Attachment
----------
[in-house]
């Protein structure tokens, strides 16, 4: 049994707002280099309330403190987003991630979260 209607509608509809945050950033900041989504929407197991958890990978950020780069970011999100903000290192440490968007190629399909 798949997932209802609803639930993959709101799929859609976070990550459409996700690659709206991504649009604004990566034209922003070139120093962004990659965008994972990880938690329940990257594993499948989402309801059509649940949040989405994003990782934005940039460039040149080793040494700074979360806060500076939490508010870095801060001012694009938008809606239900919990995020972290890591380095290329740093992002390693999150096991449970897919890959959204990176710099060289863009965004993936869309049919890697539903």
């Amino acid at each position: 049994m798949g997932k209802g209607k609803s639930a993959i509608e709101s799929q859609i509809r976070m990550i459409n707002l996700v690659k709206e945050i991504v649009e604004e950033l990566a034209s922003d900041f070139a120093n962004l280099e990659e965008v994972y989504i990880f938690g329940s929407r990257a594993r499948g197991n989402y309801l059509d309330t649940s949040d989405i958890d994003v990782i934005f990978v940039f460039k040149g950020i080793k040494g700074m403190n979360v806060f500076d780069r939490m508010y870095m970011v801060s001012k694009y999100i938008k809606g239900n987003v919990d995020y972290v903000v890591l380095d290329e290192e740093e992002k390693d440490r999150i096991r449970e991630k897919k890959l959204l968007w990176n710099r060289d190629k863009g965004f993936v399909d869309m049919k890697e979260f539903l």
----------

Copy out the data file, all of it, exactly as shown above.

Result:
[in-house]
């Protein structure tokens, strides 16, 4: 049994707002280099309330403190987003991630979260 209607509608509809945050950033900041989504929407197991958890990978950020780069970011999100903000290192440490968007190629399909 798949997932209802609803639930993959709101799929859609976070990550459409996700690659709206991504649009604004990566034209922003070139120093962004990659965008994972990880938690329940990257594993499948989402309801059509649940949040989405994003990782934005940039460039040149080793040494700074979360806060500076939490508010870095801060001012694009938008809606239900919990995020972290890591380095290329740093992002390693999150096991449970897919890959959204990176710099060289863009965004993936869309049919890697539903």
């Amino acid at each position: 049994m798949g997932k209802g209607k609803s639930a993959i509608e709101s799929q859609i509809r976070m990550i459409n707002l996700v690659k709206e945050i991504v649009e604004e950033l990566a034209s922003d900041f070139a120093n962004l280099e990659e965008v994972y989504i990880f938690g329940s929407r990257a594993r499948g197991n989402y309801l059509d309330t649940s949040d989405i958890d994003v990782i934005f990978v940039f460039k040149g950020i080793k040494g700074m403190n979360v806060f500076d780069r939490m508010y870095m970011v801060s001012k694009y999100i938008k809606g239900n987003v919990d995020y972290v903000v890591l380095d290329e290192e740093e992002k390693d440490r999150i096991r449970e991630k897919k890959l959204l968007w990176n710099r060289d190629k863009g965004f993936v399909d869309m049919k890697e979260f539903l």